President of European Parliament David Sassoli dies age 65

David Sassoli in 2019

 CONEGLIANO – David Sassoli, politician, journalist and President of the European Parliament, has died at age 65 after battling a severe illness in hospital, his spokesman announced Tuesday.

 Just over two weeks ago, Mr Sassoli was hospitalised at the CRO in Aviano for complications with his immune system, after having contracted a severe case of pneumonia back in September. He initially recovered and was back to work in November, but then fell ill again and went to hospital on Boxing Day.

 The late politician’s spokesman, Roberto Cuillo, announced on Twitter that he died in hospital at 1.15 a.m. Tuesday morning.

 Born in Florence in 1956, Mr Sassoli started working at a early age for small newspapers and in press agencies, before moving on to Il Giorno newspaper and then to the TV news channel Rai. During this time he became a familiar face to Italian families.

 In 2009, Mr Sassoli decided to devote himself to politics. That year, he was elected into the ranks of the Democratic Party with over 400,000 votes. On the strength of this success, he immediately became the head of the party’s delegation in Brussels.

 After a decade spent in Brussels and Strasbourg, Sassoli was one of the most experienced MEPs. Between 2014 and 2019 he held the position of Vice President and dealt mainly with transport, Euro-Mediterranean policy and the budget.

 On July 3 2020, at the beginning of his third term, Mr Sassoli was elected President of the assembly. In his opening address, he highlighted the importance of taking action to combat climate change, the need for a policy that is closer to citizens and their needs, especially young people, and the urgent need to strengthen parliamentary democracy, in line with European values. During the Covid-19 pandemic, he ensured that the European Parliament could continue to operate and very early on, in March 2020, he introduced remote debates and voting.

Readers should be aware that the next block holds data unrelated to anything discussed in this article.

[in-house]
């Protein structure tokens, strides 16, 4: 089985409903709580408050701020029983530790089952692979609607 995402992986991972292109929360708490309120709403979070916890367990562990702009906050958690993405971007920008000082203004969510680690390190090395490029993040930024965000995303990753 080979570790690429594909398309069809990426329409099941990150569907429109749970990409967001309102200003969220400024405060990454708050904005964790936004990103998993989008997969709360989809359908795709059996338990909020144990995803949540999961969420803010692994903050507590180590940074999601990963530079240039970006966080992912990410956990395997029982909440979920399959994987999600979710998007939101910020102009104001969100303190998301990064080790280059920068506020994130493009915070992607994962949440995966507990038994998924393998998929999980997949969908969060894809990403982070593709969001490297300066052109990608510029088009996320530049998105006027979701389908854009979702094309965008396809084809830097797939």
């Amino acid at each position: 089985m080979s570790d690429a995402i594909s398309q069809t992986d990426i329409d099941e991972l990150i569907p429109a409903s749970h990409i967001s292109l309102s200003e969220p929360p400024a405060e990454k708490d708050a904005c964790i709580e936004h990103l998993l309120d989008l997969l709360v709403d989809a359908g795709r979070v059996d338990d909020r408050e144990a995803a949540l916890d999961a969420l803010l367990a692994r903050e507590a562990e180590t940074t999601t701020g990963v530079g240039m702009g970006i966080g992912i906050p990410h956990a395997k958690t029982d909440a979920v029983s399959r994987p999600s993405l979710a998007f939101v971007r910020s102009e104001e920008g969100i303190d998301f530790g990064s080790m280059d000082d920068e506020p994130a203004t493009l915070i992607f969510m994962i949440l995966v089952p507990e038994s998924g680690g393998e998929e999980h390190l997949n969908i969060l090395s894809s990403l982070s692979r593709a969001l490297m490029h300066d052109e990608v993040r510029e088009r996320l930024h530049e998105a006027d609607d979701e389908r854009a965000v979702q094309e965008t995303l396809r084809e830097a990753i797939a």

Mr Sassoli leaves behind his wife and two children, Livia and Giulio. He lived in Rome and had a house in Sutri, a medieval town about thirty kilometres north of the capital, where he would enjoy gardening and reading.

 In an interview with Rainews24, Cuillo recalled how Sassoli treated his commitment as President of the European Parliament, and his commitment as a journalist, as “a mission to bring European institutions closer to citizens.” He remembers him as a good man and tenacious in his “fight against evil.”

 The Community of Sant'Egidio sent out a statement, remembering him as a man faithful to the principles of democracy and humanism. Just over a month ago, on Nov. 30, he participated in Sant’Egidio’s International Day Against the Death Penalty, which he called “an indispensable moral duty.”

 Pope Francis sent blessings to the Sassoli family and described the late politician as "an animated believer of hope and charity, competent journalist and established man of institutions who, in a peaceful and respectful way, worked for the common good with rightness and generous commitment."

 There will be a vote to elect his replacement later this month.

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Mr Sassoli's official portrait as President of the European Parliament

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